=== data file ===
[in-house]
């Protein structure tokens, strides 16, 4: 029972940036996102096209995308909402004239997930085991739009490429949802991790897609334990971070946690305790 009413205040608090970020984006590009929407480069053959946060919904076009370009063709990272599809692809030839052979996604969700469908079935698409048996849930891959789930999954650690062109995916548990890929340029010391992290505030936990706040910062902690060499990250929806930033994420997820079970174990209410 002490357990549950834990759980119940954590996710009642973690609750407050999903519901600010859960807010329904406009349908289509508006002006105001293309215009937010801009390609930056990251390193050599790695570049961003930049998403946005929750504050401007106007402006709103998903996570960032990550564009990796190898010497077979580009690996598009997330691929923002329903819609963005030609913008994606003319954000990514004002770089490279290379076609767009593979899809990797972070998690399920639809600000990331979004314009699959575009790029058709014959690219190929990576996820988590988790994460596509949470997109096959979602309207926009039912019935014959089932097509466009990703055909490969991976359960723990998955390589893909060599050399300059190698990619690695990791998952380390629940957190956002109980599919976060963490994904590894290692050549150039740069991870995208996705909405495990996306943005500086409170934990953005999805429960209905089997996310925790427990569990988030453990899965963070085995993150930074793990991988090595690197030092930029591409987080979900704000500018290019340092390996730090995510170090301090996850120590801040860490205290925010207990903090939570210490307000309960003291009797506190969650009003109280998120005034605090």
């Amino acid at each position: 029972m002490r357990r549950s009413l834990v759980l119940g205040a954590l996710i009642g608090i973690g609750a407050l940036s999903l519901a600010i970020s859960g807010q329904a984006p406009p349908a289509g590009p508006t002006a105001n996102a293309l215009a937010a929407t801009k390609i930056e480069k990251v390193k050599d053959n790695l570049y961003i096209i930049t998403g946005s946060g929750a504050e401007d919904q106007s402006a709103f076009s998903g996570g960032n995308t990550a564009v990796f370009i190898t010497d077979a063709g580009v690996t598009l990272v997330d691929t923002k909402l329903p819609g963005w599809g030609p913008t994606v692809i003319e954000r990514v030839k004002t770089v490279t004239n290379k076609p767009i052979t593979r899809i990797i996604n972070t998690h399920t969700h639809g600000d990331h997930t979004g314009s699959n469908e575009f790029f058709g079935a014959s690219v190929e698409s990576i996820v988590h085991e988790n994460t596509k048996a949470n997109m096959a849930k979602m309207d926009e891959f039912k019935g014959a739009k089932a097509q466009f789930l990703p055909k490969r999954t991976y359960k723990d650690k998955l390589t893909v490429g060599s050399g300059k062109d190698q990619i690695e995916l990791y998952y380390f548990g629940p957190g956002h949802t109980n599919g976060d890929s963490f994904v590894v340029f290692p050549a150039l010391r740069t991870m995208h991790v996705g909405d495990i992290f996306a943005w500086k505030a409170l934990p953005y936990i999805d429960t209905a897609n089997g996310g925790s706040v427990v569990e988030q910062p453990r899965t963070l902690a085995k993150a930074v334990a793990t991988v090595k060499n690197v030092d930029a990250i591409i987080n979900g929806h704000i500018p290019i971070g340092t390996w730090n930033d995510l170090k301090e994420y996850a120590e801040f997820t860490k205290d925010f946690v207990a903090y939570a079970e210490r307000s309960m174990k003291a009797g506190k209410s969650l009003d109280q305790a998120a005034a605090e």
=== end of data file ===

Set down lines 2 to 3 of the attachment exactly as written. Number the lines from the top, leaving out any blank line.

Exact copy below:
């Protein structure tokens, strides 16, 4: 029972940036996102096209995308909402004239997930085991739009490429949802991790897609334990971070946690305790 009413205040608090970020984006590009929407480069053959946060919904076009370009063709990272599809692809030839052979996604969700469908079935698409048996849930891959789930999954650690062109995916548990890929340029010391992290505030936990706040910062902690060499990250929806930033994420997820079970174990209410 002490357990549950834990759980119940954590996710009642973690609750407050999903519901600010859960807010329904406009349908289509508006002006105001293309215009937010801009390609930056990251390193050599790695570049961003930049998403946005929750504050401007106007402006709103998903996570960032990550564009990796190898010497077979580009690996598009997330691929923002329903819609963005030609913008994606003319954000990514004002770089490279290379076609767009593979899809990797972070998690399920639809600000990331979004314009699959575009790029058709014959690219190929990576996820988590988790994460596509949470997109096959979602309207926009039912019935014959089932097509466009990703055909490969991976359960723990998955390589893909060599050399300059190698990619690695990791998952380390629940957190956002109980599919976060963490994904590894290692050549150039740069991870995208996705909405495990996306943005500086409170934990953005999805429960209905089997996310925790427990569990988030453990899965963070085995993150930074793990991988090595690197030092930029591409987080979900704000500018290019340092390996730090995510170090301090996850120590801040860490205290925010207990903090939570210490307000309960003291009797506190969650009003109280998120005034605090």
């Amino acid at each position: 029972m002490r357990r549950s009413l834990v759980l119940g205040a954590l996710i009642g608090i973690g609750a407050l940036s999903l519901a600010i970020s859960g807010q329904a984006p406009p349908a289509g590009p508006t002006a105001n996102a293309l215009a937010a929407t801009k390609i930056e480069k990251v390193k050599d053959n790695l570049y961003i096209i930049t998403g946005s946060g929750a504050e401007d919904q106007s402006a709103f076009s998903g996570g960032n995308t990550a564009v990796f370009i190898t010497d077979a063709g580009v690996t598009l990272v997330d691929t923002k909402l329903p819609g963005w599809g030609p913008t994606v692809i003319e954000r990514v030839k004002t770089v490279t004239n290379k076609p767009i052979t593979r899809i990797i996604n972070t998690h399920t969700h639809g600000d990331h997930t979004g314009s699959n469908e575009f790029f058709g079935a014959s690219v190929e698409s990576i996820v988590h085991e988790n994460t596509k048996a949470n997109m096959a849930k979602m309207d926009e891959f039912k019935g014959a739009k089932a097509q466009f789930l990703p055909k490969r999954t991976y359960k723990d650690k998955l390589t893909v490429g060599s050399g300059k062109d190698q990619i690695e995916l990791y998952y380390f548990g629940p957190g956002h949802t109980n599919g976060d890929s963490f994904v590894v340029f290692p050549a150039l010391r740069t991870m995208h991790v996705g909405d495990i992290f996306a943005w500086k505030a409170l934990p953005y936990i999805d429960t209905a897609n089997g996310g925790s706040v427990v569990e988030q910062p453990r899965t963070l902690a085995k993150a930074v334990a793990t991988v090595k060499n690197v030092d930029a990250i591409i987080n979900g929806h704000i500018p290019i971070g340092t390996w730090n930033d995510l170090k301090e994420y996850a120590e801040f997820t860490k205290d925010f946690v207990a903090y939570a079970e210490r307000s309960m174990k003291a009797g506190k209410s969650l009003d109280q305790a998120a005034a605090e």